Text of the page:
There are (up to isomorphism) only two lie algebras of dimension two. The associated simply connected lie groups are R2displaystyle mathbb R 2 (with the group operation being vector addition) and the affine group in dimension one, described in the previous subsection under "first examples." Additional examples edit The group SU(2) is the group of 22displaystyle 2times. Topologically, su(2) is the 3-sphere S3displaystyle S3 ; as a group, it may be identified with the group of unit quaternions. The heisenberg group is a connected nilpotent lie group of dimension 3, playing a key role in quantum mechanics. The lorentz group is a 6-dimensional lie group of linear isometries of the minkowski space. The poincaré group is a 10-dimensional lie group of affine isometries of the minkowski space. The exceptional lie groups of types G 2, f 4, e 6, e 7, e 8 have dimensions 14, 52, 78, 133, and 248.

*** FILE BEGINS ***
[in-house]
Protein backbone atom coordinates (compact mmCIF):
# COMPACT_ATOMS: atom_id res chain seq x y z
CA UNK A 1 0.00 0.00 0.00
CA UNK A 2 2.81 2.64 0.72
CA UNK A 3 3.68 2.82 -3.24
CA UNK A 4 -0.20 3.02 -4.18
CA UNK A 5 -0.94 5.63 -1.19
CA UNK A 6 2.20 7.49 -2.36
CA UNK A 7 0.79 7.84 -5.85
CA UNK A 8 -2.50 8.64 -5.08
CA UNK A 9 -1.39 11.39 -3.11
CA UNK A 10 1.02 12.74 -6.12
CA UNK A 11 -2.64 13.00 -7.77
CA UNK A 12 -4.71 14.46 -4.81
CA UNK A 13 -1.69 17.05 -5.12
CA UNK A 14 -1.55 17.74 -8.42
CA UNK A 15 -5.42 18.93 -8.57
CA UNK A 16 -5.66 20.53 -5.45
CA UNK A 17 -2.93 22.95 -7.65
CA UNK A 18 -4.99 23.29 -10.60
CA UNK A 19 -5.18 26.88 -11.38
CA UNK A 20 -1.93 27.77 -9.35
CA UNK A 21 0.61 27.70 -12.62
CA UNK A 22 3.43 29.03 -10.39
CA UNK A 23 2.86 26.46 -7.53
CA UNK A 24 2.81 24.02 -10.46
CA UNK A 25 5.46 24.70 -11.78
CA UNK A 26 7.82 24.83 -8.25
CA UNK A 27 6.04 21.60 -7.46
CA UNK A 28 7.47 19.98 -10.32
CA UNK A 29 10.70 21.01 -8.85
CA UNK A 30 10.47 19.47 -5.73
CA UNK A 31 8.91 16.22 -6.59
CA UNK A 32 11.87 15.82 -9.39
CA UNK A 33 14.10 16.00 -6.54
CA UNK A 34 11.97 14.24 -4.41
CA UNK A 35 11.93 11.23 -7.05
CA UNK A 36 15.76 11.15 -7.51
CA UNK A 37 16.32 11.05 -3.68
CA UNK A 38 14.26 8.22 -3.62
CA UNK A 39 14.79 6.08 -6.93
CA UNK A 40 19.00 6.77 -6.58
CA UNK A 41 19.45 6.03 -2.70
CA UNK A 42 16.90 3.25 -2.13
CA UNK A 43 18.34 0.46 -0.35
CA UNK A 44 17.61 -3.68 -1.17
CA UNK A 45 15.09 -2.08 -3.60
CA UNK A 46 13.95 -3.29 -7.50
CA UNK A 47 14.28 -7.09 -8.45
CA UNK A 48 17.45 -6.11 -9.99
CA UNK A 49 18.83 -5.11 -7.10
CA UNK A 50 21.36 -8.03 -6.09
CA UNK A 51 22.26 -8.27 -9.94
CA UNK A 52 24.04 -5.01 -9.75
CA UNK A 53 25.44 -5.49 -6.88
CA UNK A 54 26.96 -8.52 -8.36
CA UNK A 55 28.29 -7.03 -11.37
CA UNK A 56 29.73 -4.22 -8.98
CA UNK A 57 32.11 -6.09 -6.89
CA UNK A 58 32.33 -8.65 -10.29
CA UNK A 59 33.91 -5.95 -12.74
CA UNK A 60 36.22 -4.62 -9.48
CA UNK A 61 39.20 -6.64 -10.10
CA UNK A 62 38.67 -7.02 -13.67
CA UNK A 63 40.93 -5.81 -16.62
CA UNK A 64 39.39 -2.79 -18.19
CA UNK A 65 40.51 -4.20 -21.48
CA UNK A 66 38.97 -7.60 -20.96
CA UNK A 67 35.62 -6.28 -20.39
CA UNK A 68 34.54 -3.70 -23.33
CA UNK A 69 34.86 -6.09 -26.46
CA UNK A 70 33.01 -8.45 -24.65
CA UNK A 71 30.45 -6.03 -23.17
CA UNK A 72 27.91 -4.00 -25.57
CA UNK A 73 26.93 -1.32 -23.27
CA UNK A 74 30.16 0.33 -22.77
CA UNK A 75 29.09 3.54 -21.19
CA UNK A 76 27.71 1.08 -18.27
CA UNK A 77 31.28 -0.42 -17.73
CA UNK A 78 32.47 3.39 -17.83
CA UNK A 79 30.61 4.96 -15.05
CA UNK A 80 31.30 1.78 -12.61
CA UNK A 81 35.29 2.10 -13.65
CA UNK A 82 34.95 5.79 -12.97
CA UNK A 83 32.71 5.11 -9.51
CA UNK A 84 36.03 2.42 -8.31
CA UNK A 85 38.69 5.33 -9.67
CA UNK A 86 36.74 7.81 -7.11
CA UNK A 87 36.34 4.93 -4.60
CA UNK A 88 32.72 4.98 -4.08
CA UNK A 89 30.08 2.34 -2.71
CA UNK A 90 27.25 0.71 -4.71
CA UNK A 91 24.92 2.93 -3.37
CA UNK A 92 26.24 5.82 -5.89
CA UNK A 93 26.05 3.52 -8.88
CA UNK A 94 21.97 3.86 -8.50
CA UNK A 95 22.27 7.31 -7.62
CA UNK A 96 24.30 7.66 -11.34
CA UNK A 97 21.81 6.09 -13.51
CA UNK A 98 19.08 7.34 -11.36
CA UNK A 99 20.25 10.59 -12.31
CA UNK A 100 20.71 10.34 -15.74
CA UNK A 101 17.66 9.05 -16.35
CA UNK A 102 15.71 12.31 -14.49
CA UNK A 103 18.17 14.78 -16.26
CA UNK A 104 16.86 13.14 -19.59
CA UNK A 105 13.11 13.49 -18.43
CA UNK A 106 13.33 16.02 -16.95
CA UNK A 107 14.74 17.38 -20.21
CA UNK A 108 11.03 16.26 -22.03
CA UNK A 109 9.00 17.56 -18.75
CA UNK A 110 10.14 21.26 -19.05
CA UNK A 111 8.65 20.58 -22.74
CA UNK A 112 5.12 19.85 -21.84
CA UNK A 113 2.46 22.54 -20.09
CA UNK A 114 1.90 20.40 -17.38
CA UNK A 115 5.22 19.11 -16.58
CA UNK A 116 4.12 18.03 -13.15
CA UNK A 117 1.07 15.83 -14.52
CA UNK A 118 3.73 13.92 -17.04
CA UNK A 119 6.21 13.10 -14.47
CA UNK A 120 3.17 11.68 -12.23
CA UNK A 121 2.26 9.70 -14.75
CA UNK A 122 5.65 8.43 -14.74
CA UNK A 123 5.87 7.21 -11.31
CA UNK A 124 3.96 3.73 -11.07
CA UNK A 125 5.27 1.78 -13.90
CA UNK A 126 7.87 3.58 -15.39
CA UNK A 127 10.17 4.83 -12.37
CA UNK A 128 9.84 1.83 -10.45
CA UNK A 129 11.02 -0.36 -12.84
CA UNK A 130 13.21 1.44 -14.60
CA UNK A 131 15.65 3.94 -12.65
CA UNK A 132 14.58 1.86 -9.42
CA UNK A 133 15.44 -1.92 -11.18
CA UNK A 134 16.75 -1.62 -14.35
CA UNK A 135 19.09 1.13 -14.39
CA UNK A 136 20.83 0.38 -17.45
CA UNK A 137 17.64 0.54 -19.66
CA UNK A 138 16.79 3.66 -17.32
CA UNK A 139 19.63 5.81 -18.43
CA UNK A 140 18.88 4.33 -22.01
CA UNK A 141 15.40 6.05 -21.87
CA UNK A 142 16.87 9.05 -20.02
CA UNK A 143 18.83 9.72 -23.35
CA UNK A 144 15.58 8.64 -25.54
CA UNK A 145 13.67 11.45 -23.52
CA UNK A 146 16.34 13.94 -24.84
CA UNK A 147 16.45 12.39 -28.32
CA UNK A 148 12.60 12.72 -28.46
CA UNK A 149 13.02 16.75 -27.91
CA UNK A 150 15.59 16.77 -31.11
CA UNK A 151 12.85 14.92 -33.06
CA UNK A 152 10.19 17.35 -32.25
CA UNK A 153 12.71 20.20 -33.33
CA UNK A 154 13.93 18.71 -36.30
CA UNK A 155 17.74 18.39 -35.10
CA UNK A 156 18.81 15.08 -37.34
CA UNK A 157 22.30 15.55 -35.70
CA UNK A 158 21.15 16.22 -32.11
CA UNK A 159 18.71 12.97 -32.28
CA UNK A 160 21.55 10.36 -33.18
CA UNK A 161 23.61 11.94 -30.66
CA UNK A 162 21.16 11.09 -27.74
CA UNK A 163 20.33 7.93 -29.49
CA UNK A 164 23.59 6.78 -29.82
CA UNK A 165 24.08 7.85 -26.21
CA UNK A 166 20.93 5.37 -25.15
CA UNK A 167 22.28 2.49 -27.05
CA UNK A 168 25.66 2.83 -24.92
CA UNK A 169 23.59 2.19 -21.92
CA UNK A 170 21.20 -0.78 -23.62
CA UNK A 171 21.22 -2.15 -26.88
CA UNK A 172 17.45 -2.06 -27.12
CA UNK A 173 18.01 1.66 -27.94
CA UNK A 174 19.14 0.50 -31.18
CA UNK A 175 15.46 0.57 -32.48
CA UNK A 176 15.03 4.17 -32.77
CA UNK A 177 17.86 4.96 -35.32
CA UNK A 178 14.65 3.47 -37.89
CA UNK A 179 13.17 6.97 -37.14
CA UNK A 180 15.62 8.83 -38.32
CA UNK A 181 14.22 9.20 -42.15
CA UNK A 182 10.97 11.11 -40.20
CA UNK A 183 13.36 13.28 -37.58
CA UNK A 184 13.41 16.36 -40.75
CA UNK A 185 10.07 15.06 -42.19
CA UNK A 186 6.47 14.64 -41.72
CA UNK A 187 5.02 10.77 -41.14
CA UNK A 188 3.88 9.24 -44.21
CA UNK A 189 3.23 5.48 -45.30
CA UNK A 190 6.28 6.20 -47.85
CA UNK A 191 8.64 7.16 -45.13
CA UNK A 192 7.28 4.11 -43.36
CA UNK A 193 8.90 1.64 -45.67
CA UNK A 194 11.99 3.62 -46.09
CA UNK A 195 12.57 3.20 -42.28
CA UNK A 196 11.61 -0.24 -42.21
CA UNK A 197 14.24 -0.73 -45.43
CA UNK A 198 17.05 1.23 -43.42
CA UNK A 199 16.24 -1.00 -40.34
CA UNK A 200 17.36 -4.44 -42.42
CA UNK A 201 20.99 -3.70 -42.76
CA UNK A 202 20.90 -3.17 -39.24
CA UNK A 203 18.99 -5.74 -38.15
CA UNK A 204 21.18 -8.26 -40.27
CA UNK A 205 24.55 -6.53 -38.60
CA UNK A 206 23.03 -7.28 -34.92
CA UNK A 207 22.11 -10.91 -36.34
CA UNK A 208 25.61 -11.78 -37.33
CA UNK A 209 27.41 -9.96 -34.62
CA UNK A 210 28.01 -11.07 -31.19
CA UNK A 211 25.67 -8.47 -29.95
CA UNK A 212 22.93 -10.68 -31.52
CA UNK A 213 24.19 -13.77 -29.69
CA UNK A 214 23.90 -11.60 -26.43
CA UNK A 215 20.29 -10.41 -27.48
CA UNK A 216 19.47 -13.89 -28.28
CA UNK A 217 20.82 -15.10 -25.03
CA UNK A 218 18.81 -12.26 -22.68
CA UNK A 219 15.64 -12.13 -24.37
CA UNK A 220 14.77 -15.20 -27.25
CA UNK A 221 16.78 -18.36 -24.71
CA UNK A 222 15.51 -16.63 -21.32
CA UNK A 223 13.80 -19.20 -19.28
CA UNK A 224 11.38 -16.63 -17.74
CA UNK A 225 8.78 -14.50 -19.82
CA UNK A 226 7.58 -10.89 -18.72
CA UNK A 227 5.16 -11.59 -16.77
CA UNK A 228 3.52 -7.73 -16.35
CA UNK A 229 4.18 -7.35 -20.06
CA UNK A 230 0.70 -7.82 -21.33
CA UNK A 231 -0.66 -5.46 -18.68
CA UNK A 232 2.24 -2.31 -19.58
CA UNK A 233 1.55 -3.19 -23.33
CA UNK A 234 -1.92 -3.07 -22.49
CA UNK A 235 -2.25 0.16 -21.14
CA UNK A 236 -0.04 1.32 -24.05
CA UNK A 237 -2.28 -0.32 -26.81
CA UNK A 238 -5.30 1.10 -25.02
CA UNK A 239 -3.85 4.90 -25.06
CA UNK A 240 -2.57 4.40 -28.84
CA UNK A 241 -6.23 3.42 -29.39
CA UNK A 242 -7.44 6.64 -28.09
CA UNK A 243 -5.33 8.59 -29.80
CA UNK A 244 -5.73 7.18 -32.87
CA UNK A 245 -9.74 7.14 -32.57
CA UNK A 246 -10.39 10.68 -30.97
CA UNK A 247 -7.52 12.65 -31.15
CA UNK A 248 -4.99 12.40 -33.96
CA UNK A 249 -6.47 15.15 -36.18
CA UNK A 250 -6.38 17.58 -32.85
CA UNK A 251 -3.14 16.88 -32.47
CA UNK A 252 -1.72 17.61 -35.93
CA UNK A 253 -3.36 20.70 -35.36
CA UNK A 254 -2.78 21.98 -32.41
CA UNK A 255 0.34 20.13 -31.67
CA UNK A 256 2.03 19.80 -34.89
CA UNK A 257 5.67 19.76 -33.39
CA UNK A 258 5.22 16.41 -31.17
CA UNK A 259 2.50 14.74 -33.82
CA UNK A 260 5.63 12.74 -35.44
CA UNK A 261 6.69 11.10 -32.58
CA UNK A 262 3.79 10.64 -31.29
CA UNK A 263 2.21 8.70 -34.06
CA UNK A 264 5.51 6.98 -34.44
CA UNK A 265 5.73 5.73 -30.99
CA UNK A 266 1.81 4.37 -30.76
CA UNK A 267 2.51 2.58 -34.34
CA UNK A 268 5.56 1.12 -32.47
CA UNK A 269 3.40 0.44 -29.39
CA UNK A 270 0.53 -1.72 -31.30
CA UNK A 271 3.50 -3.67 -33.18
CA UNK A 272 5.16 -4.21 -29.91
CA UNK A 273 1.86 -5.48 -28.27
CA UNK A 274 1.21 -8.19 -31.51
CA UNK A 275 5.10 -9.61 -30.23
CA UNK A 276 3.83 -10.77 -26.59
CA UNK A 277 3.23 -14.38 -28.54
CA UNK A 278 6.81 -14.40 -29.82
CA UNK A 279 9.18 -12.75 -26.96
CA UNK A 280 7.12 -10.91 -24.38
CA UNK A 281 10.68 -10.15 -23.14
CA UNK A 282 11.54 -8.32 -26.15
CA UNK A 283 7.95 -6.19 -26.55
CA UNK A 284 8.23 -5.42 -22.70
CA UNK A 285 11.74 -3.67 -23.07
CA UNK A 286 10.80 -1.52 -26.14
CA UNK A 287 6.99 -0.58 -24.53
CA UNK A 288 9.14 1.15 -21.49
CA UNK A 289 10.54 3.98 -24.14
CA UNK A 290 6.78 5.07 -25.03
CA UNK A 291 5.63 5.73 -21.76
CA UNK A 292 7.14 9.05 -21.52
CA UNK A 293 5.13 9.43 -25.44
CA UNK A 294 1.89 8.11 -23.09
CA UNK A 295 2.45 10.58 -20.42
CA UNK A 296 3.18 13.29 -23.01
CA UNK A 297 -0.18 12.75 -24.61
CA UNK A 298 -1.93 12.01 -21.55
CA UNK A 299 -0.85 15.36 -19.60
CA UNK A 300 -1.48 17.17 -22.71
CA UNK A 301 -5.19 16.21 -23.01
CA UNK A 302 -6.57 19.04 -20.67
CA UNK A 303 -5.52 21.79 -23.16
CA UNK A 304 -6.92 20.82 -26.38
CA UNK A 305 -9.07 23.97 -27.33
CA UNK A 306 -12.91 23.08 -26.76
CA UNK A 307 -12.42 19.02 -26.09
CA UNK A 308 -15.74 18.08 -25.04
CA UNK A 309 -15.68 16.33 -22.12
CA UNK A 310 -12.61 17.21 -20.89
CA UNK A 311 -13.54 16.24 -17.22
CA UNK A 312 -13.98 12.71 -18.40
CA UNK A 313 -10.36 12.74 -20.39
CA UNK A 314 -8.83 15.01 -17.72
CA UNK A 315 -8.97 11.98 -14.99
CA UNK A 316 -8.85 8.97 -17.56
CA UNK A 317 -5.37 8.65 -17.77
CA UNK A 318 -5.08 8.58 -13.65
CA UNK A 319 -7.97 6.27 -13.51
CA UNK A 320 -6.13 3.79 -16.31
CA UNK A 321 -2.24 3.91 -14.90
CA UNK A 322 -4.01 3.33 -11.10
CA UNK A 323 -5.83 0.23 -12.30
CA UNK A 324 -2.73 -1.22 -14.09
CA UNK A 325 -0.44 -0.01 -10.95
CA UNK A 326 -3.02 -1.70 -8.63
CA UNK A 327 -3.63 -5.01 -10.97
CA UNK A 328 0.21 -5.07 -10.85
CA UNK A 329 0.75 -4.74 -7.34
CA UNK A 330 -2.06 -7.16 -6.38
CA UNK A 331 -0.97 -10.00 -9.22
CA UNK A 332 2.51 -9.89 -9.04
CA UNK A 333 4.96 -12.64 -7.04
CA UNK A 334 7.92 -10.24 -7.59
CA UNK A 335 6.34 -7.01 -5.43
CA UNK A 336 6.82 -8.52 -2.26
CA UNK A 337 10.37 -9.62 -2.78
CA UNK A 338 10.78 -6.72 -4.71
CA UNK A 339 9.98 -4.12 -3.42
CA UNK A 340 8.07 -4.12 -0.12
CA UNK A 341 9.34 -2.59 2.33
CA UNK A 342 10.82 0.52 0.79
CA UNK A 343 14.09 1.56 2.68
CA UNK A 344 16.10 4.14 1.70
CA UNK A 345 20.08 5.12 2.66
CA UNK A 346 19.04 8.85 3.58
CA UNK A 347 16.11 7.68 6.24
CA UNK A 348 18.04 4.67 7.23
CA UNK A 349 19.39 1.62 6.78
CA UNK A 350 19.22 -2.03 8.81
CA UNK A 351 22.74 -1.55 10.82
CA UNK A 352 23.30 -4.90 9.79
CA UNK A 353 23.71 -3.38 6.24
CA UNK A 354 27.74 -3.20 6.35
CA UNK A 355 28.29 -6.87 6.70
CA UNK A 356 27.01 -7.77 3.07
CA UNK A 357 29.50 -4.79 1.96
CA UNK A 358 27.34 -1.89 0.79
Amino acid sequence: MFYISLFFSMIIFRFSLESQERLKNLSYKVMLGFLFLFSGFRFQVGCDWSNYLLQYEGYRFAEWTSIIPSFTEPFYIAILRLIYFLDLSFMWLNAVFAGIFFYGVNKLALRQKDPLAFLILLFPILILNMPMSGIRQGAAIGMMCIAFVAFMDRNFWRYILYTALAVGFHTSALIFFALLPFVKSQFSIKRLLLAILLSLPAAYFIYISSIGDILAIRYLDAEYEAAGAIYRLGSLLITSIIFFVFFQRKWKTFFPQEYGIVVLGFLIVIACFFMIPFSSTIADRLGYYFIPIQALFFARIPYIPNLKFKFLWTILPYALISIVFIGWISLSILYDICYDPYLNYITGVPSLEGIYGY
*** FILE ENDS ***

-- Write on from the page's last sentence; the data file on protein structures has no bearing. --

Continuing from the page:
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Related concepts edit a complex lie group is defined in the same way using complex manifolds rather than real ones (example: SL(2, c and similarly, using an alternate metric completion of q, one can define administrative a p -adic lie group over the p -adic numbers. Hilbert's fifth problem asked whether replacing differentiable manifolds with topological or analytic ones can yield new examples. The answer to this question turned out to be negative: in 1952, Gleason, montgomery and Zippin showed that if g is a topological manifold with continuous group operations, then there exists exactly one analytic structure on G which turns it into a lie group (see. If the underlying manifold is allowed to be infinite-dimensional (for example, a hilbert manifold then one arrives at the notion of an infinite-dimensional lie group. It is possible to define analogues of many lie groups over finite fields, and these give most of the examples of finite simple groups. The language of category theory provides a concise definition for lie groups: a lie group is a group object in the category of smooth manifolds.